Leishmaniasis is a parasitic disease that occurs in 88 countries around the world. It has an estimated annual incidence of two million cases and a prevalence of 12 million cases. Visceral leishmaniasis, the most severe form of the disease, affects vital organs and has a high fatality rate if not treated. Cutaneous leishmaniasis, the most common form of the disease, causes serious skin lesions and often leaves its victims permanently disfigured. Drugs to treat leishmaniasis are expensive, toxic or impractical. A safe and efficacious vaccine to control this disease is needed.


IDRI has developed a vaccine for visceral leishmaniasis. The IDRI vaccine, known as LEISH–F3 + GLA-SE, is a highly purified, recombinant vaccine. It incorporates two fused leishmania parasite proteins and a powerful adjuvant to stimulate an immune response against the parasite.

DSCN1857 - CopyThe vaccine candidate has been evaluated for prophylactic and therapeutic indications in clinical trials in South America, India and Sudan. A Phase 1 clinical trial of the vaccine candidate with 36 adult volunteers was conducted in Washington state. Volunteers were randomly assigned to receive one of three versions of the vaccine, which differed in the amount of adjuvant included. The trial successfully evaluated the safety and immunogenicity of each version.

IDRI is also working on a canine vaccine to combat leishmaniasis. The canine vaccine has been tested in Brazil, where dogs are an important source of human infection. To date, these studies in both humans and canines have shown that the leishmaniasis vaccines are safe, well tolerated, immunogenic and potentially efficacious in the prevention and treatment of diverse forms of leishmaniasis.

Chakravarty J, Kumar S, Trivedi S, Rai VK, Singh A, Ashman JA, Laughlin EM, Coler RN, Kahn SJ, Beckmann AM, Cowgill KD, Reed SG, Sundar S, Piazza FM. A clinical trial to evaluate the safety and immunogenicity of the LEISH-F1+MPL-SE vaccine for use in the prevention of visceral leishmaniasis. Vaccine 29:3531-3537, 2011.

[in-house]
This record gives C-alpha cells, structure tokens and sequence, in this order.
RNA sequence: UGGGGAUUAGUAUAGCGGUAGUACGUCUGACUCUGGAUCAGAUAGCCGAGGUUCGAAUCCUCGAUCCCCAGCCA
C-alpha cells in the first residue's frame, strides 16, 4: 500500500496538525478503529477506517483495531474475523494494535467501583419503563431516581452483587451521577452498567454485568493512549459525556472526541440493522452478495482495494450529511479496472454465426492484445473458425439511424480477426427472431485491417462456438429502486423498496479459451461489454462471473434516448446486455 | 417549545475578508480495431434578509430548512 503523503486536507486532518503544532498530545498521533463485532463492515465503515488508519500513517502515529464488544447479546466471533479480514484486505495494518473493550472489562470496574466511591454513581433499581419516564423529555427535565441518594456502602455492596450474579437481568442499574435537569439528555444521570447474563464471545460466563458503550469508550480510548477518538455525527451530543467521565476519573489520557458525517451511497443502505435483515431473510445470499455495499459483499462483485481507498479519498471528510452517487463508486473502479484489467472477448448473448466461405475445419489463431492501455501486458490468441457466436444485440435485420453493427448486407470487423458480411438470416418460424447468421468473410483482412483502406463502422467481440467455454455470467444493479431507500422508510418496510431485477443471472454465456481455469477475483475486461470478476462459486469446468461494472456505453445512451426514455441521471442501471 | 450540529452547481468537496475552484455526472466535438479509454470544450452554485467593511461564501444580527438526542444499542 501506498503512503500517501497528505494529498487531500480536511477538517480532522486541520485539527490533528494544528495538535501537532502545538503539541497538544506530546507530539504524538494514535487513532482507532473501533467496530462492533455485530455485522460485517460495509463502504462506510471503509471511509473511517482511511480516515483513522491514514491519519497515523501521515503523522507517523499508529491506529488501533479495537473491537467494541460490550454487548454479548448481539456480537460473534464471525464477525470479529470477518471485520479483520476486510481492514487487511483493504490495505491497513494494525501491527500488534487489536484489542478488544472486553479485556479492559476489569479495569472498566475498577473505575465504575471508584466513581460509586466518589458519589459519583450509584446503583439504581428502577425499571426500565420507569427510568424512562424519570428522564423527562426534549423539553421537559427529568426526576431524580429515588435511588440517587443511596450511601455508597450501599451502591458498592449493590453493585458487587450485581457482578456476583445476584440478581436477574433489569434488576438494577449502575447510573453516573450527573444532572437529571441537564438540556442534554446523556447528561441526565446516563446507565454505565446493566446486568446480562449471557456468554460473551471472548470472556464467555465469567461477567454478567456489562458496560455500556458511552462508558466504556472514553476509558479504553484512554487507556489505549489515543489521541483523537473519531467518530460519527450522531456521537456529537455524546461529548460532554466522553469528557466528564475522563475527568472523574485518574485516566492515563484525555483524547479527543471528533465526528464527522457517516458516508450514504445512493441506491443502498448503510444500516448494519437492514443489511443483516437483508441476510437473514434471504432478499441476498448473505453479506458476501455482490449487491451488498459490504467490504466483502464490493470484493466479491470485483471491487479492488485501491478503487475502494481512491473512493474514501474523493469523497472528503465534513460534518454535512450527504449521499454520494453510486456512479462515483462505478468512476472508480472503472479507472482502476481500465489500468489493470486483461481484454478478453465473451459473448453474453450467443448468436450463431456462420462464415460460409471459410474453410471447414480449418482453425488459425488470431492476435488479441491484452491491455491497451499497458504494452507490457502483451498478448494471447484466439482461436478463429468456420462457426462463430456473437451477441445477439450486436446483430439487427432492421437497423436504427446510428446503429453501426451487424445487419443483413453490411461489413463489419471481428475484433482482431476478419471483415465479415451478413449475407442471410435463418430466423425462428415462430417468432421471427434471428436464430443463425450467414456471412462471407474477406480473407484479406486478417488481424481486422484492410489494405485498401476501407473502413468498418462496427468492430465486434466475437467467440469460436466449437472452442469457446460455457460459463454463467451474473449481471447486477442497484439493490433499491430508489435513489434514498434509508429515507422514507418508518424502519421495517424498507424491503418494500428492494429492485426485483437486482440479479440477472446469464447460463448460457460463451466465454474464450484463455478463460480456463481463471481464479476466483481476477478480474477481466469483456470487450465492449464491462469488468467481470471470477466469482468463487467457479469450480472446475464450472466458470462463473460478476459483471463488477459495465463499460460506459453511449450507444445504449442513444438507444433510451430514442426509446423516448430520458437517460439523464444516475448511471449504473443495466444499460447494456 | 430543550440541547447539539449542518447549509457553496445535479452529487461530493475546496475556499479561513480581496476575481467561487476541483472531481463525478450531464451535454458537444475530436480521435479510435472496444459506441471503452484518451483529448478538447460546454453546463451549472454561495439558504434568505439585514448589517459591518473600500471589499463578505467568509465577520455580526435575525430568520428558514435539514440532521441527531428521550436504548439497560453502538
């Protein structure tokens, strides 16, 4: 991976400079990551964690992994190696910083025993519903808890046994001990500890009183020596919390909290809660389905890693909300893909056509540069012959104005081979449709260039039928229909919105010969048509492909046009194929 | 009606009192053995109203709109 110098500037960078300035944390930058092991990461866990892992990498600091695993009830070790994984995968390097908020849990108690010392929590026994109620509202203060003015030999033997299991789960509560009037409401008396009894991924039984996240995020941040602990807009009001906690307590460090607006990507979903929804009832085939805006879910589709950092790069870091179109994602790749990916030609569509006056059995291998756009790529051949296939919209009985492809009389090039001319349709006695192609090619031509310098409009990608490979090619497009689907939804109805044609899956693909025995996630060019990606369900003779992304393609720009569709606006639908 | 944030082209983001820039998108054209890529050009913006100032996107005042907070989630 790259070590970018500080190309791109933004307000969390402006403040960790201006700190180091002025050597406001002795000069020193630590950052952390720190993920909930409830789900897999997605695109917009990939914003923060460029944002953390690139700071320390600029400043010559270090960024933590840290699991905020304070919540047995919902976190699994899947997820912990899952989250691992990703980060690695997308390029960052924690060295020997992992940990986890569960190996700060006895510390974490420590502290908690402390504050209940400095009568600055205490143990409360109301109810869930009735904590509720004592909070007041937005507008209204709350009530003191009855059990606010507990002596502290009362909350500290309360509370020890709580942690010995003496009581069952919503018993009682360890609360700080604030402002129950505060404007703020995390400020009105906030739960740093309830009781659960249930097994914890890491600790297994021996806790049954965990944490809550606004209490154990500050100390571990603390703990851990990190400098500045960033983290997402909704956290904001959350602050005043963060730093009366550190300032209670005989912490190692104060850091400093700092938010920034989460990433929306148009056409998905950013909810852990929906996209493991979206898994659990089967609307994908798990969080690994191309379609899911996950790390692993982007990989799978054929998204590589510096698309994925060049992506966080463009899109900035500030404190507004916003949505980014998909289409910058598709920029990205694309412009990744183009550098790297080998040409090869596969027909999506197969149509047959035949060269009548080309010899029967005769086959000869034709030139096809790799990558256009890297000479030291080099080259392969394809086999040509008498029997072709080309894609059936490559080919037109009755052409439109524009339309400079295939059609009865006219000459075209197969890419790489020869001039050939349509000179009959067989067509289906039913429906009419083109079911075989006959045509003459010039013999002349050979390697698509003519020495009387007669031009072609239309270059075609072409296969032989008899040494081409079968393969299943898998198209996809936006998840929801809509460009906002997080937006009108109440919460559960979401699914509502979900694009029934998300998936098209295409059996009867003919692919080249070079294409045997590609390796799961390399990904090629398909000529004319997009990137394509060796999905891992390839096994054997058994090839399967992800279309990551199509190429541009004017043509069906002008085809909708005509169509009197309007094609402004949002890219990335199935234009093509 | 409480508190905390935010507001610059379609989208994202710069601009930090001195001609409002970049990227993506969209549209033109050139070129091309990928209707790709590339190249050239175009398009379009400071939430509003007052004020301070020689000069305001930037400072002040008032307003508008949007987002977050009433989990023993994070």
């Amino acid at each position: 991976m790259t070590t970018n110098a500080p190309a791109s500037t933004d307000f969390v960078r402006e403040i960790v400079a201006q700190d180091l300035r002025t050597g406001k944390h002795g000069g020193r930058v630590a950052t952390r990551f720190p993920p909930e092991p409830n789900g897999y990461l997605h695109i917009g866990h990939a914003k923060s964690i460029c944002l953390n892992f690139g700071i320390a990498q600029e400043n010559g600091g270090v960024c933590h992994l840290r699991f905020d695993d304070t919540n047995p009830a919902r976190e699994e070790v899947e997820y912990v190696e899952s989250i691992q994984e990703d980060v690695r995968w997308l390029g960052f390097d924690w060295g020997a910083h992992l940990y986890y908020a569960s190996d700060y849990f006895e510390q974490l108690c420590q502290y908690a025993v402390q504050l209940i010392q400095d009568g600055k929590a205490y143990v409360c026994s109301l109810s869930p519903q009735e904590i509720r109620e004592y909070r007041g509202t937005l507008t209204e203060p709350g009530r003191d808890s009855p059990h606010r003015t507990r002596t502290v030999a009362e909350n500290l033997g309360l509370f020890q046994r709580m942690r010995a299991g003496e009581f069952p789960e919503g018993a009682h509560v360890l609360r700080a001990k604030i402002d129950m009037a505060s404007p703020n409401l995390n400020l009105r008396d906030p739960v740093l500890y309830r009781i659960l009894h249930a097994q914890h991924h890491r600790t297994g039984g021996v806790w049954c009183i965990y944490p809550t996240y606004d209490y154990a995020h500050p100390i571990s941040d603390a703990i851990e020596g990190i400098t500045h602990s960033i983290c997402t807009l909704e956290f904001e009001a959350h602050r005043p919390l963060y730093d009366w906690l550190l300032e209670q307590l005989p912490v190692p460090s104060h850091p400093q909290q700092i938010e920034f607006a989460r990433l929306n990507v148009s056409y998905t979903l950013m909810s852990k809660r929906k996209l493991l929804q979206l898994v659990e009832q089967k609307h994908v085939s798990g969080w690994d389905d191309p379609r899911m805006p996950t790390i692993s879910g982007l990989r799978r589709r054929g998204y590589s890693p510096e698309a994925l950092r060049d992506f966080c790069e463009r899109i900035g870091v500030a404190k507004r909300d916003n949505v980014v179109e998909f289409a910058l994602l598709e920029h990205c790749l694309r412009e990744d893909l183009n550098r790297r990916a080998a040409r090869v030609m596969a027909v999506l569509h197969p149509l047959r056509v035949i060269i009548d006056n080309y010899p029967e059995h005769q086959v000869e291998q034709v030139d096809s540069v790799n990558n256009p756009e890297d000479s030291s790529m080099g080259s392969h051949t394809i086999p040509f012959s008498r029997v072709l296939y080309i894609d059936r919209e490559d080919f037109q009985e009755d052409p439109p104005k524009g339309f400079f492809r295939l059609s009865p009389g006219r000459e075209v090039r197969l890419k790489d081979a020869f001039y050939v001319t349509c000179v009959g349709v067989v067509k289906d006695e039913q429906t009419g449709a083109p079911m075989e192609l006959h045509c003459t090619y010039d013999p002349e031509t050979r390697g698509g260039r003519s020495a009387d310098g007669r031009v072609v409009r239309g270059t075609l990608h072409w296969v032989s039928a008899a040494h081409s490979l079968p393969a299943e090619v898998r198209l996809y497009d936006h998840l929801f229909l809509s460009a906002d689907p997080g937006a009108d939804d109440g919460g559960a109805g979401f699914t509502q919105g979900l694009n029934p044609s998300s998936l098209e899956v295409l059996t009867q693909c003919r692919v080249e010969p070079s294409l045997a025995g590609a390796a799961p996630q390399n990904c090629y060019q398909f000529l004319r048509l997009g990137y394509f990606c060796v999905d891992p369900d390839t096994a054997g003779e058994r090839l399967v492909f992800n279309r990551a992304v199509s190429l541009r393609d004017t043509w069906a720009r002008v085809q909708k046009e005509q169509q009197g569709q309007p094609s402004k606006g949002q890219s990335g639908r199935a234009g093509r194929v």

Coler RN, Duthie MS, Hofmeyer KA, Guderian J, Jayashankar L, Vergara J, Rolf T, Misquith A, Laurance JD, Raman VS, Bailor HR, Cauwelaert ND, Reed SJ, Vallur A, Favila M, Orr MT, Ashman J, Ghosh P, Mondal D, Reed SG. 2015. From mouse to man: safety, immunogenicity and efficacy of a candidate leishmaniasis vaccine LEISH-F3+GLA-SE. Clin Transl Immunology 4: e35



Kapinga-Kasai Oriental-Pic 2006 - CopyEvery year, an estimated quarter million people worldwide – mostly in Africa, Asia and Latin America –
are diagnosed with leprosy, a cruel disease that leaves its victims maimed, crippled, disfigured and blind, most often with a terrible quality of life. Without new interventions, leprosy – like any infectious disease – could easily spread further, even to the United States. Currently, there is no vaccine to prevent leprosy, a devastating infectious disease that is found in 115 countries.


IDRI scientists have developed a vaccine – the first designed specifically for leprosy – that can immunize people against leprosy, while also providing treatment to those who have been exposed to the disease but are not yet showing symptoms.

Known as LepVax, the vaccine candidate is designed to control M. leprae (the bacterium that causes leprosy) infection. In addition to its promising level of effectiveness, LepVax is inexpensive to produce, which is particularly important because of the link between the geographic areas where leprosy is most prominent and poverty.

IDRI scientists developed the vaccine through significant efforts in screening and identifying leprosy proteins that trigger an immune response. Our scientists then created and purified a fusion of four leprosy proteins (LEP-F1), which is mixed with IDRI’s proprietary immune-stimulating adjuvant (GLA-SE).

In pre-clinical studies, the LepVax candidate both limits new infections and prevents nerve damage in infected animal models. LepVax can be administered simultaneously with drug therapy to shorten the period of treatment and reduce further transmission.

Based on data generated from animal studies, IDRI’s promising leprosy vaccine candidate is positioned to move into a Phase 1 human clinical trial.

Oliveira RM, Hungria EM, de Araújo Freitas A, de Sousa ALOM, Costa MB, Reed SG, Duthie MS, Stefani MMA. 2014. Synergistic antigen combinations for the development of interferon gamma release assays for paucibacillary leprosy. Eur J Clin Mic Inf Dis: 33:1415-24

Duthie M, Coler R, Laurance J, Sampaio L, Olivera R, Sousa A, Stefani M, Maeda Y, Matsuoka M, Makino M, Reed S. 2014. Protection Against M. leprae Infection By The ID83/ GLA-SE And ID93/ GLA-SE Vaccines Developed For Tuberculosis. Infect Immun accepted

Duthie MS, Sampaio LH, Oliveira RM, Raman VS, O’Donnell J, Bailor HR, Ireton GC, Sousa AL, Stefani MM, Reed SG. 2013. Development and pre-clinical assessment of a 73 kD chimeric fusion protein as a defined sub-unit vaccine for leprosy. Vaccine 31: 813-9

Duthie MS, Saunderson P, Reed SG. 2012. The Potential for Vaccination in Leprosy Elimination: New Tools For Targeted Interventions. Mem Inst Oswaldo Cruz 107(Suppl. I) 190-6